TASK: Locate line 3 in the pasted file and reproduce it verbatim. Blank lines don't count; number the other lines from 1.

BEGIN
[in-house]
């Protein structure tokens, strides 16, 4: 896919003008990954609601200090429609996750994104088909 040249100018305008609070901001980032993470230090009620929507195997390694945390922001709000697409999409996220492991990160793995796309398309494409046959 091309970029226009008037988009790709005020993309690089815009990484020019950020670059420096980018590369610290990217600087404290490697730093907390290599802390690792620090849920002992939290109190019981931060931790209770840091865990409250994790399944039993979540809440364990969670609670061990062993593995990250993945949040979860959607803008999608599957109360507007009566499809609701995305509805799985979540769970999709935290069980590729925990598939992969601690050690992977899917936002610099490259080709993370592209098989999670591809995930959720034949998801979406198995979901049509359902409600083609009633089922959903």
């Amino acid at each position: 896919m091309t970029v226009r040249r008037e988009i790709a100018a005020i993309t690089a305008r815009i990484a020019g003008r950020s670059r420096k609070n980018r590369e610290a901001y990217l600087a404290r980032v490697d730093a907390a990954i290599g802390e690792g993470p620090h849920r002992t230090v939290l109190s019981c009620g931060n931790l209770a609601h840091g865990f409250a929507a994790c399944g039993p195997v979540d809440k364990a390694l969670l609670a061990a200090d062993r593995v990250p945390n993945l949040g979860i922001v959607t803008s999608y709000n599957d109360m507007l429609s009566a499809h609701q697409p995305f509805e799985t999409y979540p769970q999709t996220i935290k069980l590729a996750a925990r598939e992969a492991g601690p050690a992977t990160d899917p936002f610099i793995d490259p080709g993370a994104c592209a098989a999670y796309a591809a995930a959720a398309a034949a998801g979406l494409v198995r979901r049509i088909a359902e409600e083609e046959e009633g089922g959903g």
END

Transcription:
């Amino acid at each position: 896919m091309t970029v226009r040249r008037e988009i790709a100018a005020i993309t690089a305008r815009i990484a020019g003008r950020s670059r420096k609070n980018r590369e610290a901001y990217l600087a404290r980032v490697d730093a907390a990954i290599g802390e690792g993470p620090h849920r002992t230090v939290l109190s019981c009620g931060n931790l209770a609601h840091g865990f409250a929507a994790c399944g039993p195997v979540d809440k364990a390694l969670l609670a061990a200090d062993r593995v990250p945390n993945l949040g979860i922001v959607t803008s999608y709000n599957d109360m507007l429609s009566a499809h609701q697409p995305f509805e799985t999409y979540p769970q999709t996220i935290k069980l590729a996750a925990r598939e992969a492991g601690p050690a992977t990160d899917p936002f610099i793995d490259p080709g993370a994104c592209a098989a999670y796309a591809a995930a959720a398309a034949a998801g979406l494409v198995r979901r049509i088909a359902e409600e083609e046959e009633g089922g959903g």